I used to keep some habits. I had a habit app on my phone. It made me read every day. Write every day. Do something every day. And then, I got a little bit sick. (Okay, so I was on a ton of tablets to try keep my temperature down, and it happened right around my graduation, which was not fun.) After that, I never picked things back up again. I mean that literally and figuratively. I dropped some habits, and I literally didn’t open a couple of poetry books I had been reading at the time.
Being such a fan of New Year’s Resolutions, and wanting to get back into forming daily habits, I set myself two goals: 1 flash fiction story every day, and 10 random ideas to be written into my notebook.
I’m glad to say, that I succeeded. My word count for the month, not including blog posts and other assorted copy, was just over 34,000 words. That’s more than twice my NaNoWriMo word count, with much less stress. That’s divided up across 29 flash stories, two chapters for co-author stories with my writer’s group, and one chapter for a book I accidentally started. (Literally, on January 1st the first thing I wrote when I meant to write a flash fiction story felt more like a short chapter one… oops?) Those 29 stories include three shared universes – two from one, three from another, and eleven from the third – and a bunch of standalone weirdness.
With January officially over, I’m now looking at making February all about something else. Part of me wants to force myself to draw something every day. I’m not an artist, but I’m quickly falling in love with creating comics. My understanding of the craft is that it makes a lot more sense to at least be able to draw them poorly if you want to show that you can write them, so that’s what I’ll be doing.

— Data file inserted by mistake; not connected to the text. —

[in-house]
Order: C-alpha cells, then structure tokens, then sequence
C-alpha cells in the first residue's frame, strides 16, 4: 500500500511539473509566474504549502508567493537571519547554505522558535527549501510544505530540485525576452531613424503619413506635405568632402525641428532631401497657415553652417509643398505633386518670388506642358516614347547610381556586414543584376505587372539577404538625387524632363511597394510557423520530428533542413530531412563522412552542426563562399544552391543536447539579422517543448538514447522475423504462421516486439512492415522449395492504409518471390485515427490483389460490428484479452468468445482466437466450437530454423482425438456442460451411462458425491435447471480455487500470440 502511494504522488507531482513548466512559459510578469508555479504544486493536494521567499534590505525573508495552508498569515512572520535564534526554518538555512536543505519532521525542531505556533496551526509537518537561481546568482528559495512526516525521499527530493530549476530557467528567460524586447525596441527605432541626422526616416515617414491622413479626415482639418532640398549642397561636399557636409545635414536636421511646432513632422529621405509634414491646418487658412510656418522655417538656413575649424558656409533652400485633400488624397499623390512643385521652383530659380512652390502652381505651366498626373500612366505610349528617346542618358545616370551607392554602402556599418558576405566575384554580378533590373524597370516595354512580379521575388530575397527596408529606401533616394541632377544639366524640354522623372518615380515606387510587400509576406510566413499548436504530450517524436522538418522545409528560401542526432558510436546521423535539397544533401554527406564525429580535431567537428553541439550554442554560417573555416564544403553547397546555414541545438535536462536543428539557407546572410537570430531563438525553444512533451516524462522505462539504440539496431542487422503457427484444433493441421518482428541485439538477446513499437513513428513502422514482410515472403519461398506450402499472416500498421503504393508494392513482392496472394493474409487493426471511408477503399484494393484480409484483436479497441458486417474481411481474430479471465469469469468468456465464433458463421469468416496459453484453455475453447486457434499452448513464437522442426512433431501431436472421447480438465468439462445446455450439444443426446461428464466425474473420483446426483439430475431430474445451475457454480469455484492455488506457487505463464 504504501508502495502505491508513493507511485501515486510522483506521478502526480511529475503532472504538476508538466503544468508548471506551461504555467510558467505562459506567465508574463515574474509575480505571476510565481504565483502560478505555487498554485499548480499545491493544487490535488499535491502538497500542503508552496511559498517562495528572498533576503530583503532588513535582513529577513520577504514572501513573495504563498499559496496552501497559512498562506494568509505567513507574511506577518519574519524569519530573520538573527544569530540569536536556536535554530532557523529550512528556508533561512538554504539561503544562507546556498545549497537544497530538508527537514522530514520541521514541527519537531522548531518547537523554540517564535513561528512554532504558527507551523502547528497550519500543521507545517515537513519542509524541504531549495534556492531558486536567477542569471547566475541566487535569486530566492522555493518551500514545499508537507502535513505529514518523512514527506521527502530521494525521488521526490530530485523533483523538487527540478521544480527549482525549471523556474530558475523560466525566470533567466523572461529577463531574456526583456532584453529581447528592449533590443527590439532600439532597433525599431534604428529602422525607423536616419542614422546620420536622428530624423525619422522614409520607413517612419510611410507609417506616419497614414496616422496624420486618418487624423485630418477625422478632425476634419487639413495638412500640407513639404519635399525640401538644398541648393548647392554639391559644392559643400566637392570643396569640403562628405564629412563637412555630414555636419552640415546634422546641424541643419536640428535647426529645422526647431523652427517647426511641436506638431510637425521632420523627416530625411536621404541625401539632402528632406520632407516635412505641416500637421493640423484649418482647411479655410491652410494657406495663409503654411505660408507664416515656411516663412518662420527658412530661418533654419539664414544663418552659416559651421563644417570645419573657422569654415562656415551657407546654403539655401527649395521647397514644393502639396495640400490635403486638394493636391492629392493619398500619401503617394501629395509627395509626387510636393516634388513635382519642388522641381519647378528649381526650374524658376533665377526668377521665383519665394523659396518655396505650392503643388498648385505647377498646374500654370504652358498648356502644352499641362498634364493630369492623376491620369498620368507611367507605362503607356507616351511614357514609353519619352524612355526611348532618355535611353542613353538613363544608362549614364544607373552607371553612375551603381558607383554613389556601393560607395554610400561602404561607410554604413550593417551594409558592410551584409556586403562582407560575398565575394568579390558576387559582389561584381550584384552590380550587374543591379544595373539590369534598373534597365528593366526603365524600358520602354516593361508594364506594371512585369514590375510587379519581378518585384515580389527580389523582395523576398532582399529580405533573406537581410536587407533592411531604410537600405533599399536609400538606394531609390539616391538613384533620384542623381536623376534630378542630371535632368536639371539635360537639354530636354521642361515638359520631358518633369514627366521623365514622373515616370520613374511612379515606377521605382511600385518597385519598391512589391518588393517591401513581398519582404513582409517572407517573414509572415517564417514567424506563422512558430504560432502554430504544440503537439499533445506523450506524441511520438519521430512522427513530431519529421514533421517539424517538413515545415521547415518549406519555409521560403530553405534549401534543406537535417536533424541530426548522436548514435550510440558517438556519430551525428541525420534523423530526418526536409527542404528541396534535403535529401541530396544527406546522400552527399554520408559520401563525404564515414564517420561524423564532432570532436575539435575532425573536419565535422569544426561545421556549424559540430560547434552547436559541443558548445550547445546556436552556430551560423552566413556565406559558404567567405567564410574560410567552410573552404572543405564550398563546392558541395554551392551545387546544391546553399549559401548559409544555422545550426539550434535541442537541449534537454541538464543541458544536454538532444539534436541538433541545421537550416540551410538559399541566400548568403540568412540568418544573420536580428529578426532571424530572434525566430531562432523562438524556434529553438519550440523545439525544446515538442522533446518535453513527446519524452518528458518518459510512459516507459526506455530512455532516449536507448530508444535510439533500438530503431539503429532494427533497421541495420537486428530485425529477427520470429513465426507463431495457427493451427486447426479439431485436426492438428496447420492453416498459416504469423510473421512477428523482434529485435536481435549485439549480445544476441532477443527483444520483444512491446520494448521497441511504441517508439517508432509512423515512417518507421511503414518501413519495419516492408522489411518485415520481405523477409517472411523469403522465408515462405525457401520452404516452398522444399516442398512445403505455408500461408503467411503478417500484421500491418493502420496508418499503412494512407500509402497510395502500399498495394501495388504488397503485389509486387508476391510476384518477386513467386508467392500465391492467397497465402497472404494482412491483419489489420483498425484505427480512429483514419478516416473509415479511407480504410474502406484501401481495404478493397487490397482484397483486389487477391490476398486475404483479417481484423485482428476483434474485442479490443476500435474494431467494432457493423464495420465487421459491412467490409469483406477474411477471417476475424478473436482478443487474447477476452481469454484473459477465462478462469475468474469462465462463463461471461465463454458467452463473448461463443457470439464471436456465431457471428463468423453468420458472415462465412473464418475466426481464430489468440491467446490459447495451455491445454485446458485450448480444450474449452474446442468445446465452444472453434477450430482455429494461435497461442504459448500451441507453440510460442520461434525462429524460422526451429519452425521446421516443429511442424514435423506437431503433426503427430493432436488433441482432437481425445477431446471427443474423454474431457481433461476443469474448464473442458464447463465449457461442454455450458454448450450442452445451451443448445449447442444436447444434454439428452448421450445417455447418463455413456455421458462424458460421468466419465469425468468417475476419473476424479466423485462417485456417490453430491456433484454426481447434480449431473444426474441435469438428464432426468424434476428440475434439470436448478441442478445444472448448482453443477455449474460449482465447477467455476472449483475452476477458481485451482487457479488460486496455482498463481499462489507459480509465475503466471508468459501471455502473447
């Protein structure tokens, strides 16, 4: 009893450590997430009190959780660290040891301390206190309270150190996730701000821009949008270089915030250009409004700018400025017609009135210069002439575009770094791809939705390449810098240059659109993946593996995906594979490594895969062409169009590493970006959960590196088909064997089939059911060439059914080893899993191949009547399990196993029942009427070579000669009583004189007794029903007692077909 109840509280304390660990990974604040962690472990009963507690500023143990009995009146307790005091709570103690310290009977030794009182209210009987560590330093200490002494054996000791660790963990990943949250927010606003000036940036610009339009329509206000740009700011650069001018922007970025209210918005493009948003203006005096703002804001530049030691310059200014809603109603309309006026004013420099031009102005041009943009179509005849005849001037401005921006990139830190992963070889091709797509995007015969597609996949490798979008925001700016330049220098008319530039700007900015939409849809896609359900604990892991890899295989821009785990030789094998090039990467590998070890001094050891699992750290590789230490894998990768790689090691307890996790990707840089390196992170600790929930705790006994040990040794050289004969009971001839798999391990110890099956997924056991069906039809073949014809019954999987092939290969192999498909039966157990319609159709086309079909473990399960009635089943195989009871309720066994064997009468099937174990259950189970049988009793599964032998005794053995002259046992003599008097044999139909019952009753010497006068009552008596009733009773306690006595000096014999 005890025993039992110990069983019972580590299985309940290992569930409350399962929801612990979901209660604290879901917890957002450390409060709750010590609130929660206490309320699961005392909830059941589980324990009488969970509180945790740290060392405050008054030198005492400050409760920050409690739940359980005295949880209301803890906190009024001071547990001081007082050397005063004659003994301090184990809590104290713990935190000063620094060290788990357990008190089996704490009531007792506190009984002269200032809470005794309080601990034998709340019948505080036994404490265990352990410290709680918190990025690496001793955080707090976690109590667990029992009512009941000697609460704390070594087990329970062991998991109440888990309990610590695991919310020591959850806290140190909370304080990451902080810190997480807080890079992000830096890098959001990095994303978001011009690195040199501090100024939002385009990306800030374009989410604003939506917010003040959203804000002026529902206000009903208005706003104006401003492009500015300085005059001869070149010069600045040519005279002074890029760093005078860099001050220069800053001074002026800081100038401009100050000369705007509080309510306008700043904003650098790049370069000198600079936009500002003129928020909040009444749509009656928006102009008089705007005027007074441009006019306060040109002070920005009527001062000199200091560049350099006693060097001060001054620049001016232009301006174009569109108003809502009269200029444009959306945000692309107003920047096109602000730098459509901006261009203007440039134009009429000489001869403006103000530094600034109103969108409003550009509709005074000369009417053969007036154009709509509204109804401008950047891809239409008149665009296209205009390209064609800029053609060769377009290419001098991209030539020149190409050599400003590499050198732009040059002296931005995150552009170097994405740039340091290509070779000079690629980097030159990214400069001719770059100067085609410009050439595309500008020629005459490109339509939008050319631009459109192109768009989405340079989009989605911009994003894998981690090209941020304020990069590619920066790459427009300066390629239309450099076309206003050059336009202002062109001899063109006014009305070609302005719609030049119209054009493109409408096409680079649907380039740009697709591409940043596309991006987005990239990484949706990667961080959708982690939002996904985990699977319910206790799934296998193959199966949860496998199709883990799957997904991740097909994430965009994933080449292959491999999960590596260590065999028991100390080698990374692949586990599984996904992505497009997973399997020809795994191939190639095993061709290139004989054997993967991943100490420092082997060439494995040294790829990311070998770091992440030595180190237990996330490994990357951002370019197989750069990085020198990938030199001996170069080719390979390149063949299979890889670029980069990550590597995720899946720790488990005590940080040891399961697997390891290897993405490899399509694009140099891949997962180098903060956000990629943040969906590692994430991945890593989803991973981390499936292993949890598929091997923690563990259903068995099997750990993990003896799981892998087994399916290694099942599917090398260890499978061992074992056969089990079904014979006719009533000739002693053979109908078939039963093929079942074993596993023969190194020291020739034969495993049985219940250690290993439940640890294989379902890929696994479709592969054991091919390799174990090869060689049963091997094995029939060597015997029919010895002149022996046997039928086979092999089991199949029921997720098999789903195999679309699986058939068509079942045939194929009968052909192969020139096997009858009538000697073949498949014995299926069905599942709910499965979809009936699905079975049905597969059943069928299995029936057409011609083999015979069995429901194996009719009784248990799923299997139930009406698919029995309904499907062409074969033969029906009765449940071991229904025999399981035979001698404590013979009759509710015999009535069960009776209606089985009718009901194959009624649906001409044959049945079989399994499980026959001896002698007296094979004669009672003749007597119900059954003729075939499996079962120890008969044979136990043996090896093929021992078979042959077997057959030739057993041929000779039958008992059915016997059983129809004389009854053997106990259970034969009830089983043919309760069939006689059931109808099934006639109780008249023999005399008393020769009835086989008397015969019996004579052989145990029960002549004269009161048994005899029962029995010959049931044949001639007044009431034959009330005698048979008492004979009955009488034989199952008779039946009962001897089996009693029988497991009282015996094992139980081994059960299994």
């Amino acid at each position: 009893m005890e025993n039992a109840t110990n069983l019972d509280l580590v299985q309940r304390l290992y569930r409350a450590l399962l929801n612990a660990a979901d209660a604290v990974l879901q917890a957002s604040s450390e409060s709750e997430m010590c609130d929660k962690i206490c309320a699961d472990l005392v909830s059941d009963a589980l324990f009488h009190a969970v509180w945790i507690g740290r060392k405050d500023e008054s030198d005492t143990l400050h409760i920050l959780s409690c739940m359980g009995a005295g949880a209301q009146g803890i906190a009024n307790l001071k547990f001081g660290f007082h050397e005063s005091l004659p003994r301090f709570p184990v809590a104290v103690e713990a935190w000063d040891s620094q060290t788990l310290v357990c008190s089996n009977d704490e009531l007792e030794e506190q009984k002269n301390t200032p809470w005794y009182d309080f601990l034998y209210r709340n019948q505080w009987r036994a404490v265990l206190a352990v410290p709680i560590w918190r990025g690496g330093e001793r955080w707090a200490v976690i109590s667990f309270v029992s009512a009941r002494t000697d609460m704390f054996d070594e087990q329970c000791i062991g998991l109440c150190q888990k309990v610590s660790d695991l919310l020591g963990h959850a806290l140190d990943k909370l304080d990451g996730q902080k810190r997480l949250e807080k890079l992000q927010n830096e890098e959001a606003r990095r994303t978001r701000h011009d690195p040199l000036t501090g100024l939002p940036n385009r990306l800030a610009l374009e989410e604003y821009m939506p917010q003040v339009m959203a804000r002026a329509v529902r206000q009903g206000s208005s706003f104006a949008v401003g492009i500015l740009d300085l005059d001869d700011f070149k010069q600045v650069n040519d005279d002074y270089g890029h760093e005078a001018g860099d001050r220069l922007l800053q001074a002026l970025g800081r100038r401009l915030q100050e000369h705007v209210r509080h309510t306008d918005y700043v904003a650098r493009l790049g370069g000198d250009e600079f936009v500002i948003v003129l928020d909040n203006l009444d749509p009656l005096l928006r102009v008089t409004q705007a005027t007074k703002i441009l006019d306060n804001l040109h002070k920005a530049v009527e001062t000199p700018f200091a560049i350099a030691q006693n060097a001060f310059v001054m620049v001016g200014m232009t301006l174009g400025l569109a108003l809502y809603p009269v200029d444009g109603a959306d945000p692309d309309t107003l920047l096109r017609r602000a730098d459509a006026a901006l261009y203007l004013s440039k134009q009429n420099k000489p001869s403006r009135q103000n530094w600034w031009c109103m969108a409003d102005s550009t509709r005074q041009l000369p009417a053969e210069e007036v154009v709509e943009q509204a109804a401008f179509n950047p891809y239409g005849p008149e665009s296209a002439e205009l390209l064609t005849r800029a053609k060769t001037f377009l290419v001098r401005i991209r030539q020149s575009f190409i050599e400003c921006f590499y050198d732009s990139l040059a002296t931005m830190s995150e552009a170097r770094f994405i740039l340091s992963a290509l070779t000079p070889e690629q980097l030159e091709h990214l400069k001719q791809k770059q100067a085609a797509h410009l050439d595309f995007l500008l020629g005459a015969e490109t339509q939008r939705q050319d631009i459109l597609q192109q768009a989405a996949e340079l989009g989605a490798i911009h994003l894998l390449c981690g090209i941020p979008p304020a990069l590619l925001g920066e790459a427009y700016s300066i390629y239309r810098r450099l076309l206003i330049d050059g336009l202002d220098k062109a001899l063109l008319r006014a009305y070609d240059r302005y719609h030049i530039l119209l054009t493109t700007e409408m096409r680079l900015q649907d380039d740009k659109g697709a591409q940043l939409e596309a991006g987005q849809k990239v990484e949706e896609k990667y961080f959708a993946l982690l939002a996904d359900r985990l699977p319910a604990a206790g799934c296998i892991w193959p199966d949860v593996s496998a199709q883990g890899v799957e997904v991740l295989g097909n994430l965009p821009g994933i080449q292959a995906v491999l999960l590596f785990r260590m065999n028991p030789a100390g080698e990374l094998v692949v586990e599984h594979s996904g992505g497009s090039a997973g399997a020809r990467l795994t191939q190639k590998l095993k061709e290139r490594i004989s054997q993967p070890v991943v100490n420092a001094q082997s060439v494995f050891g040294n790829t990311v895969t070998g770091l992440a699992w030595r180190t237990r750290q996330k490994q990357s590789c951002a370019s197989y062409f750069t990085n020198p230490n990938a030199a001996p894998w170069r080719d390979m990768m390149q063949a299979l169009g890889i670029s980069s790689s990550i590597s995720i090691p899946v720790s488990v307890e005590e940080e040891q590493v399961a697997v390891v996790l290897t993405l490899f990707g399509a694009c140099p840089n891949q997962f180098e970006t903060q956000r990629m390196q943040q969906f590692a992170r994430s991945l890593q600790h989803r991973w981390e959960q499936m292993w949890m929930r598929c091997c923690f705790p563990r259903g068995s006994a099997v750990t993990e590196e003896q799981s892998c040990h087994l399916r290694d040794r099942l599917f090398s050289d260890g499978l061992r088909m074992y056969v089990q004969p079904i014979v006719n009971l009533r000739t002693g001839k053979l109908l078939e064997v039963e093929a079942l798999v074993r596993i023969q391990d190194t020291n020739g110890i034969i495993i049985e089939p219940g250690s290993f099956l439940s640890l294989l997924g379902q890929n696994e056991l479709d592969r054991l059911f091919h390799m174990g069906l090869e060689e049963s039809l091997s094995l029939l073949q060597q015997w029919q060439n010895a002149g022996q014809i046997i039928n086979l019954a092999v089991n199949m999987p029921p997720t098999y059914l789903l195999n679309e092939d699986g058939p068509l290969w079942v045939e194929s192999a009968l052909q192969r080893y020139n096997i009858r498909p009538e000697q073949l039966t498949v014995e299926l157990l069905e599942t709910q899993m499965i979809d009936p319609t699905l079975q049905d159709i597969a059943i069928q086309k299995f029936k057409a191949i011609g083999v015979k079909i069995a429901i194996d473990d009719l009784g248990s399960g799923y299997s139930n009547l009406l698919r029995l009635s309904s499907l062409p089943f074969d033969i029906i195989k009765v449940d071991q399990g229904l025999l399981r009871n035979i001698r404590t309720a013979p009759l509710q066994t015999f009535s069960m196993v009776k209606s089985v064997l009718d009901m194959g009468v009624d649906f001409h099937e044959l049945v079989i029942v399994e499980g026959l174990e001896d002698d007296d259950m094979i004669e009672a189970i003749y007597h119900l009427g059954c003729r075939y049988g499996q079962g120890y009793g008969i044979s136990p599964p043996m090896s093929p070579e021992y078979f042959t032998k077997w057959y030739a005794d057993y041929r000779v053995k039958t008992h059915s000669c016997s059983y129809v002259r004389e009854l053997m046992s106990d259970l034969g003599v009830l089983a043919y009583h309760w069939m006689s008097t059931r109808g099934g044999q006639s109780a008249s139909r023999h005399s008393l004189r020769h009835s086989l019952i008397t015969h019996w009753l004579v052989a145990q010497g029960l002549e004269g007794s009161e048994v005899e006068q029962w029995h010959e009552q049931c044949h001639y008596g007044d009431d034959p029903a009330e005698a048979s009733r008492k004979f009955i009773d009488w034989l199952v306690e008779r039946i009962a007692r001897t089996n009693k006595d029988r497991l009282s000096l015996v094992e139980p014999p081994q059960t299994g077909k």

I’m also starting a comic course later this month, so all of this makes a tremendous amount of sense to me. I may have no idea what to draw, but I’ll give it a shot, nonetheless.
I could write a whole blog post about what I learned from writing flash stories every day (that weren’t always flash stories, as I typically aim for under the 1000 word mark), but I think the main takeaway from doing anything regularly is this: you figure it out the more you work on it. I’m planning to keep on writing every day. I’ll likely switch it up a bit more, now, to include comic scripts (I wrote two of those in January, too!) and longer prose. And that’s the point of writing every day – to make it easier to keep it up. It became fun for me, again, to get to write something new every day.
I’m not necessarily recommending that everyone do what I did, but it does help to create something new regularly. Even while I’m working on longer books, I’ll still take breaks in the future to write something else that’s shorter, to keep up the buzz of having completed a project while I’m trying to build a story. (It’s sort of like walking around a mountain until you find an easier path to climb. There’s definitely an analogy in this somewhere.)
So, let’s get started. Let’s figure something out with this drawing craic. And, maybe, I’ll start showing some of it online.
In the meantime, you can catch me at The Geek Mart this weekend – Saturday 4th, 10-6 in the Central Hotel. All the details you need for the market can be found on its new website. That was fun to put together, and will feature fresh content every week. (He says, crossing his fingers.)